Senior intelligence officers and leaked documents from National Security Agency whistleblower Edward Snowden reveal that the NSA is amassing millions of contacts via online address books and instant-messaging buddy lists.
The program, under NSA’s Special Source Operations branch, collects more than 250 million contacts in its database per year. A single day’s data found that the agency accumulated 444,743 email address books from Yahoo, 105,068 from Hotmail, 82,857 from Facebook, 33,697 from Gmail and 22,881 from miscellaneous providers, the Washington Post reports. NSA officials also gather contacts from 500,000 buddy lists and web-based mail inboxes, according to an internal PowerPoint presentation
New revelations reveal how the agency casts a wide global net rather than individually targeting people, capturing contacts as users log on and data is transmitted across international servers. Because the program takes place overseas, NSA is not required to notify U.S. companies of its activity. Nonetheless, it often picks up American contacts as well. The database is dependent on arrangements with foreign telecom companies that control traffic on the internet’s global data points.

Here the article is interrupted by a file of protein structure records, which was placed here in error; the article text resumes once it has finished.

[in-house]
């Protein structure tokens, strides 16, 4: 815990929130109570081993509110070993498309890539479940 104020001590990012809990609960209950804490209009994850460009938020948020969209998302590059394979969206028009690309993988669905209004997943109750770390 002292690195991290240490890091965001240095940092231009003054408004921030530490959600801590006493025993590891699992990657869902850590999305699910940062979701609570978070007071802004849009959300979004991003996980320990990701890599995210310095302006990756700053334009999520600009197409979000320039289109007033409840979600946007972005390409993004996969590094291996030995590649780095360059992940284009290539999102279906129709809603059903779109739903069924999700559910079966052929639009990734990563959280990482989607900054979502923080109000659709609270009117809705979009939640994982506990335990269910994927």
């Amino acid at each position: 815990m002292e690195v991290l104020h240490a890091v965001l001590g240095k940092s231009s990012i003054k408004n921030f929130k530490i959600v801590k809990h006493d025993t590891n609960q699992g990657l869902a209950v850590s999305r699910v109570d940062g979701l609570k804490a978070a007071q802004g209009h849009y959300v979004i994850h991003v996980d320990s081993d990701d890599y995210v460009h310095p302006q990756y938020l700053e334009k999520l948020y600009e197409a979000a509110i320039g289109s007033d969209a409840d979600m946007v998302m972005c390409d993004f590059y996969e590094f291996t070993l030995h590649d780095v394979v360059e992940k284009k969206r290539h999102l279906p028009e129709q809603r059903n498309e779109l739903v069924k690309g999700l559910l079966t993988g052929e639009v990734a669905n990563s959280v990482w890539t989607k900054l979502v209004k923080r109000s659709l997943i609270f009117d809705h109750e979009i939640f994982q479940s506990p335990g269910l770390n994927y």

The Post added that the NSA has not been granted authorization by Congress or the special intelligence court, the Foreign Intelligence Surveillance Court, to collect contacts. By acquiring the contacts as they’re transmitted abroad, the NSA avoids breaking the law. However, U.S. residents are just as vulnerable to the program, as companies like Google and Yahoo have servers located throughout the world to assist with bandwidth and traffic. Therefore, the NSA is collecting contacts from Americans who’ve never left their homes.
Commenting on the new data-collection revelations published Monday night, a spokesperson for the Office of the Director of National Intelligence told the Post that the NSA “is focused on discovering and developing intelligence about valid foreign intelligence targets like terrorists, human traffickers and drug smugglers. We are not interested in personal information about ordinary Americans.”